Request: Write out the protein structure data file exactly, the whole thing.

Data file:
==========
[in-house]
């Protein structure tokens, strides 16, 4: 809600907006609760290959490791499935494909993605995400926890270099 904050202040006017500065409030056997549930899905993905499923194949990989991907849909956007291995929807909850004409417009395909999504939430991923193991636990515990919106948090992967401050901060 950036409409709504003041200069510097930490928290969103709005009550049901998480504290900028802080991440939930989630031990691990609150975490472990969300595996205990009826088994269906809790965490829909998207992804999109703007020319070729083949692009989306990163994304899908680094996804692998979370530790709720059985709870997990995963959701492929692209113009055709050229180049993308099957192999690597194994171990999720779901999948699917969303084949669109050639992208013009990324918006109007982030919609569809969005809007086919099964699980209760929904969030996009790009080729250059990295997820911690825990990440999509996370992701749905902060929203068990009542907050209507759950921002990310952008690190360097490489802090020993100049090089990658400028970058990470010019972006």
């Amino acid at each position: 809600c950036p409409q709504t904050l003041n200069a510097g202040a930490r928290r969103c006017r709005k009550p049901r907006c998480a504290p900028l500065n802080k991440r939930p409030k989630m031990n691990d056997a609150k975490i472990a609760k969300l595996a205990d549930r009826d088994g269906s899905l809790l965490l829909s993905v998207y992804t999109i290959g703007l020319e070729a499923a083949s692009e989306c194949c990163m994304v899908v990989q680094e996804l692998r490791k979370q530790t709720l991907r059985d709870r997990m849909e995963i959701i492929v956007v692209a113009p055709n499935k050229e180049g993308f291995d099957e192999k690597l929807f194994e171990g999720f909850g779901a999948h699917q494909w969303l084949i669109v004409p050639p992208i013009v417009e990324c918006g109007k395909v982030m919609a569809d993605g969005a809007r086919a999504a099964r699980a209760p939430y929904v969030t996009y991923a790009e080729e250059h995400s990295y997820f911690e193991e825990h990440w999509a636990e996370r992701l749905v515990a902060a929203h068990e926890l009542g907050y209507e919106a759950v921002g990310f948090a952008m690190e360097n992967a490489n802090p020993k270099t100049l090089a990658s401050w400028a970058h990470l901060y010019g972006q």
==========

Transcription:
[in-house]
């Protein structure tokens, strides 16, 4: 809600907006609760290959490791499935494909993605995400926890270099 904050202040006017500065409030056997549930899905993905499923194949990989991907849909956007291995929807909850004409417009395909999504939430991923193991636990515990919106948090992967401050901060 950036409409709504003041200069510097930490928290969103709005009550049901998480504290900028802080991440939930989630031990691990609150975490472990969300595996205990009826088994269906809790965490829909998207992804999109703007020319070729083949692009989306990163994304899908680094996804692998979370530790709720059985709870997990995963959701492929692209113009055709050229180049993308099957192999690597194994171990999720779901999948699917969303084949669109050639992208013009990324918006109007982030919609569809969005809007086919099964699980209760929904969030996009790009080729250059990295997820911690825990990440999509996370992701749905902060929203068990009542907050209507759950921002990310952008690190360097490489802090020993100049090089990658400028970058990470010019972006």
């Amino acid at each position: 809600c950036p409409q709504t904050l003041n200069a510097g202040a930490r928290r969103c006017r709005k009550p049901r907006c998480a504290p900028l500065n802080k991440r939930p409030k989630m031990n691990d056997a609150k975490i472990a609760k969300l595996a205990d549930r009826d088994g269906s899905l809790l965490l829909s993905v998207y992804t999109i290959g703007l020319e070729a499923a083949s692009e989306c194949c990163m994304v899908v990989q680094e996804l692998r490791k979370q530790t709720l991907r059985d709870r997990m849909e995963i959701i492929v956007v692209a113009p055709n499935k050229e180049g993308f291995d099957e192999k690597l929807f194994e171990g999720f909850g779901a999948h699917q494909w969303l084949i669109v004409p050639p992208i013009v417009e990324c918006g109007k395909v982030m919609a569809d993605g969005a809007r086919a999504a099964r699980a209760p939430y929904v969030t996009y991923a790009e080729e250059h995400s990295y997820f911690e193991e825990h990440w999509a636990e996370r992701l749905v515990a902060a929203h068990e926890l009542g907050y209507e919106a759950v921002g990310f948090a952008m690190e360097n992967a490489n802090p020993k270099t100049l090089a990658s401050w400028a970058h990470l901060y010019g972006q």